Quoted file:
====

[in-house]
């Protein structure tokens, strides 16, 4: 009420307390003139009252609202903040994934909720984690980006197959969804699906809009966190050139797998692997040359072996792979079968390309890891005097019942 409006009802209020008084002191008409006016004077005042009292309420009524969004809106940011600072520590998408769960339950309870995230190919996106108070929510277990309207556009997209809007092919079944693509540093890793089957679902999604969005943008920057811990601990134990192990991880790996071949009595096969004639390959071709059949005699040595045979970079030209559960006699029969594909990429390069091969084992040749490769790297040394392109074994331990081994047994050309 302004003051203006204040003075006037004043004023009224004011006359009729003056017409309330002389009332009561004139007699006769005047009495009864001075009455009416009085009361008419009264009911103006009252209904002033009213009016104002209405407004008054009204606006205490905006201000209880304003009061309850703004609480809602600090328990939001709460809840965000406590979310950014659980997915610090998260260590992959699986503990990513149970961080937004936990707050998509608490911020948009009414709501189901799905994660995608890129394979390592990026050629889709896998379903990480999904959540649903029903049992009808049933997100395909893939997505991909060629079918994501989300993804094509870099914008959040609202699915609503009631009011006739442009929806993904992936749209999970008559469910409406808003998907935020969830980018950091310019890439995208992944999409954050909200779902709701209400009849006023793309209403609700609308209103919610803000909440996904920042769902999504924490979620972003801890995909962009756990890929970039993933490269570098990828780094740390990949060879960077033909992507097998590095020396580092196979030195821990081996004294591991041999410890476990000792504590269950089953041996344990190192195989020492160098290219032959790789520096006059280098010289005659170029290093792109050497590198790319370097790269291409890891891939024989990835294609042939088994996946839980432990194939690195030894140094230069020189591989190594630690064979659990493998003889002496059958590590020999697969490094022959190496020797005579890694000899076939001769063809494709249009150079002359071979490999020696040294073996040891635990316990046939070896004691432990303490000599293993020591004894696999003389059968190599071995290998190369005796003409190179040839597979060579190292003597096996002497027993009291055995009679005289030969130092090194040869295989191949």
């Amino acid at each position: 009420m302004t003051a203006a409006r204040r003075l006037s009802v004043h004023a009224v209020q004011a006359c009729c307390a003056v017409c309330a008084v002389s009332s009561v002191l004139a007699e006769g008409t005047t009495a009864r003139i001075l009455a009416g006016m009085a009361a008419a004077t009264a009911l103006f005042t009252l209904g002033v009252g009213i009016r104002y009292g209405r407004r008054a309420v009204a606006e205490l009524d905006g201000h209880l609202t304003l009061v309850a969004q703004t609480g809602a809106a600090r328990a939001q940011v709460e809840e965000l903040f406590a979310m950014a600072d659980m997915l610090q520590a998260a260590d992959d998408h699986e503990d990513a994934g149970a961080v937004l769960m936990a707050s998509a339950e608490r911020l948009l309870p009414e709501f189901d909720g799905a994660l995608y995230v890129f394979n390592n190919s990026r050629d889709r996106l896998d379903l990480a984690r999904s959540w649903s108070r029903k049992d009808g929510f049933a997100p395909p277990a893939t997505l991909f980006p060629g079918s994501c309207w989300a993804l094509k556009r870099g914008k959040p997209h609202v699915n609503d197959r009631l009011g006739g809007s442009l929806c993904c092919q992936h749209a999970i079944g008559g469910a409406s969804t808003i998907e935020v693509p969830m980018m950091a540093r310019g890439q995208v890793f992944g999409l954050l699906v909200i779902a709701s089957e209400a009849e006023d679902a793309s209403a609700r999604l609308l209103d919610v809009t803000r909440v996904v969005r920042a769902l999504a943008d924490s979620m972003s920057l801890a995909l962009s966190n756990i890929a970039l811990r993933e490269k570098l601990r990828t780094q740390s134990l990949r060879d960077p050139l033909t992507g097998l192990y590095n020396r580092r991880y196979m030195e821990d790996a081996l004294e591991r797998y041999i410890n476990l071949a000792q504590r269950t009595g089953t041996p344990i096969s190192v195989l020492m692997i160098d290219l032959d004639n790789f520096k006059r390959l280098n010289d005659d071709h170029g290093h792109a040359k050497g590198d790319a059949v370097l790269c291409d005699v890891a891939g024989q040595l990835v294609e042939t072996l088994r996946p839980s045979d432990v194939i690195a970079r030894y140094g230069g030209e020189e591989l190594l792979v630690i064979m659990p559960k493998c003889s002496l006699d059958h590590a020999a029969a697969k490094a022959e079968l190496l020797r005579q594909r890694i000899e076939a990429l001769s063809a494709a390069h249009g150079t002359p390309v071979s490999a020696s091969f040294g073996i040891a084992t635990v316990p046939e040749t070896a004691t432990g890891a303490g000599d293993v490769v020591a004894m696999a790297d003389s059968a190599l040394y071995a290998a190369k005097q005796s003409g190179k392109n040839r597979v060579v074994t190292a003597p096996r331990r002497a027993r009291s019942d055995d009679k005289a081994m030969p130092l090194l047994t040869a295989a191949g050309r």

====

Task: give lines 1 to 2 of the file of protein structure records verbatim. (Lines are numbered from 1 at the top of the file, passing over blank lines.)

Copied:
[in-house]
């Protein structure tokens, strides 16, 4: 009420307390003139009252609202903040994934909720984690980006197959969804699906809009966190050139797998692997040359072996792979079968390309890891005097019942 409006009802209020008084002191008409006016004077005042009292309420009524969004809106940011600072520590998408769960339950309870995230190919996106108070929510277990309207556009997209809007092919079944693509540093890793089957679902999604969005943008920057811990601990134990192990991880790996071949009595096969004639390959071709059949005699040595045979970079030209559960006699029969594909990429390069091969084992040749490769790297040394392109074994331990081994047994050309 302004003051203006204040003075006037004043004023009224004011006359009729003056017409309330002389009332009561004139007699006769005047009495009864001075009455009416009085009361008419009264009911103006009252209904002033009213009016104002209405407004008054009204606006205490905006201000209880304003009061309850703004609480809602600090328990939001709460809840965000406590979310950014659980997915610090998260260590992959699986503990990513149970961080937004936990707050998509608490911020948009009414709501189901799905994660995608890129394979390592990026050629889709896998379903990480999904959540649903029903049992009808049933997100395909893939997505991909060629079918994501989300993804094509870099914008959040609202699915609503009631009011006739442009929806993904992936749209999970008559469910409406808003998907935020969830980018950091310019890439995208992944999409954050909200779902709701209400009849006023793309209403609700609308209103919610803000909440996904920042769902999504924490979620972003801890995909962009756990890929970039993933490269570098990828780094740390990949060879960077033909992507097998590095020396580092196979030195821990081996004294591991041999410890476990000792504590269950089953041996344990190192195989020492160098290219032959790789520096006059280098010289005659170029290093792109050497590198790319370097790269291409890891891939024989990835294609042939088994996946839980432990194939690195030894140094230069020189591989190594630690064979659990493998003889002496059958590590020999697969490094022959190496020797005579890694000899076939001769063809494709249009150079002359071979490999020696040294073996040891635990316990046939070896004691432990303490000599293993020591004894696999003389059968190599071995290998190369005796003409190179040839597979060579190292003597096996002497027993009291055995009679005289030969130092090194040869295989191949």